Attrition: Why You Cannot Trust An Armed Afghan

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June 10, 2013: NATO troop losses at the hands of Afghan soldiers and police continue to rise. Currently about 20 percent of all NATO and 16 percent of all American deaths are from these insider attacks. The U.S. military, which has suffered most of these deaths, reports that investigations of the incidents shows that only 10-20 percent have anything to do with the Taliban. The rest are simply Afghans with guns doing what they have always done. The difference now is that there are armed foreigners around to get angry at and kill. But these attacks by allies attract a lot of media attention, which is what the Taliban wants. The Taliban needs all the help it can get because overall they are not doing too well.

Casualties among foreign troops are down over 60 percent this year (so far). This is largely because of fewer NATO troops in the country and more security operations undertaken by Afghan soldiers and police. There are also far fewer roadside bomb casualties and continued reluctance of the Taliban to fight foreign troops. The Taliban and Afghan security forces are both taking more casualties, and the Islamic terrorists are getting the worst of it.

Despite all this, the most successful new Taliban tactic against foreign troops is to encourage or arrange attacks using Afghan soldiers or police (or Taliban disguised as such). While most of these attacks have nothing to do with the Taliban, it doesn’t matter because the Taliban can take credit anyway. Last year these attacks were twice as frequent as the year before. The Taliban can arrange such attacks by offering rewards (for killing foreign soldiers, long a practice in Afghanistan and Iraq) or target a particular soldier or policeman and threaten harm to his family if the attack is not made. In many cases it's impossible to determine if this was the case because the attacker was gunned down and his family won't talk to investigators.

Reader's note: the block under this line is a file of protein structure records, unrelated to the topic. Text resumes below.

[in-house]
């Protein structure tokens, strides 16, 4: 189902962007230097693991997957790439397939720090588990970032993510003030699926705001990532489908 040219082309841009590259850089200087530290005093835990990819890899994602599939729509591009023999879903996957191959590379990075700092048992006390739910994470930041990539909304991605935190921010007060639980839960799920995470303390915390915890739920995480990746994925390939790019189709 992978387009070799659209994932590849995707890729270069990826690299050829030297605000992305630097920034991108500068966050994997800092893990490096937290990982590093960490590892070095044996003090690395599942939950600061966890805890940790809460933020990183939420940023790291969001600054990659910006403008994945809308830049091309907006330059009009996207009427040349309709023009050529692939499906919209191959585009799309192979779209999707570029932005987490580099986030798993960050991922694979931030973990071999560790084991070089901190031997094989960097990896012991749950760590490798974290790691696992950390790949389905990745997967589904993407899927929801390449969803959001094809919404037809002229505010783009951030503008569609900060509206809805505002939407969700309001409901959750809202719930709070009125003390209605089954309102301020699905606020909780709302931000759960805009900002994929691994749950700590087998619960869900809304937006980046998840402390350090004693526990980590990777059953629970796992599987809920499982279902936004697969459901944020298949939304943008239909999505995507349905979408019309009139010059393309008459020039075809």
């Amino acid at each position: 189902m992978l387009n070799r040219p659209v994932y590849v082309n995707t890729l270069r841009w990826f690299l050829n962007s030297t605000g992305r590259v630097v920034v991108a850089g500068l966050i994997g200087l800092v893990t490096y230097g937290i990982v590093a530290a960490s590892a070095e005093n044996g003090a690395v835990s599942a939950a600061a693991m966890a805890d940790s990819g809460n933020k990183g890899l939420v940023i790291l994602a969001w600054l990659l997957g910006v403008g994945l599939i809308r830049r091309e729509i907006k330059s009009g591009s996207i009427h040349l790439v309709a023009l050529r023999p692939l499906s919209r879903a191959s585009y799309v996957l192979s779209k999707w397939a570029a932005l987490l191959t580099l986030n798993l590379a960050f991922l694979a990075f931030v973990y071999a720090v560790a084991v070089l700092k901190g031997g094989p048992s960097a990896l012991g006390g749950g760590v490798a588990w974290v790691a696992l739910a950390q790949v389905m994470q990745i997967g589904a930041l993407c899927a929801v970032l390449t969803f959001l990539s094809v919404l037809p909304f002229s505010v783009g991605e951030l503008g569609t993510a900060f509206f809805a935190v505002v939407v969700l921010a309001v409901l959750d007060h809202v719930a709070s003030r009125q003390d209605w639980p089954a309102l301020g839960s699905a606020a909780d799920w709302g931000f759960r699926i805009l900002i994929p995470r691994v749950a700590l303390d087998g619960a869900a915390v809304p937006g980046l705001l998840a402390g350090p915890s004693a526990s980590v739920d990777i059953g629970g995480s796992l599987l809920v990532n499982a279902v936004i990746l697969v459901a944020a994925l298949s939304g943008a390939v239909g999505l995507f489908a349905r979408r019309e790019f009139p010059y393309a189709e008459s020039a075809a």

These extortion and coercion tactics are commonly used against security force members for all sorts of reasons. There have always been some attacks like this because that kind of violence is part of the Afghan culture, usually to help carry out some criminal enterprise. The Afghans just accept that sort of thing but foreigners are usually appalled. This acceptance of violence has made banditry, warlords, terrorism, and groups like the Taliban tolerable enough to thrive in Afghanistan. The drug gangs, which will dispense as much cash or violence as necessary to survive, could not exist without the unique Afghan culture.

Since 2001, some three percent of NATO deaths in Afghanistan have been caused by Afghan security forces or, much less frequently, Taliban wearing uniforms and pretending to be friendly troops or police. Actually, about a third of these killing are carried out by Afghan soldiers or police suffering from combat fatigue (stress, PTSD). They more frequently kill other Afghans but those deaths receive little exposure in the Western media.

Somewhere between 10-20 percent of the attackers are pretenders. The uniforms are acquired by bribes or via purchase from tailors who have learned how to make convincing facsimiles. Afghan police are now hunting for these entrepreneurs, one of whom even set up a small factory to turn out counterfeit army uniforms.

While “rogue Afghan soldiers” get most of the headlines, some of these NATO deaths were caused by real Afghan soldiers and police who were bribed or coerced (by kidnapping a parent or threatening to) into doing it. Most are by Taliban who joined the police or army to act as “insiders” for the Taliban. But it’s becoming more difficult for a known Taliban or Taliban sympathizer to join the security forces. Applicants must bring two recommendations from elders in their village or neighborhood. Then fingerprints and iris scans are taken and quickly compared to a database containing all current and former government employees, as well as anyone arrested for criminal behavior (or suspicion of same).

Thus these attacks stem from several sources, one of the more common being anger management issues so common among Afghan men. This is more of a problem as NATO troops shift more of their efforts towards training Afghan soldiers and police. This often means criticizing and trying to correct poor performance. This is often taken as a personal insult, which can have ugly consequences when the subject in question is carrying a loaded weapon. Then there is the corruption and ruthlessness. It remains easy to bribe or coerce a real soldier or policeman to try and kill NATO troops or to get real or counterfeit uniforms and train some Taliban to look like troops long enough to get close and open fire.

 

 


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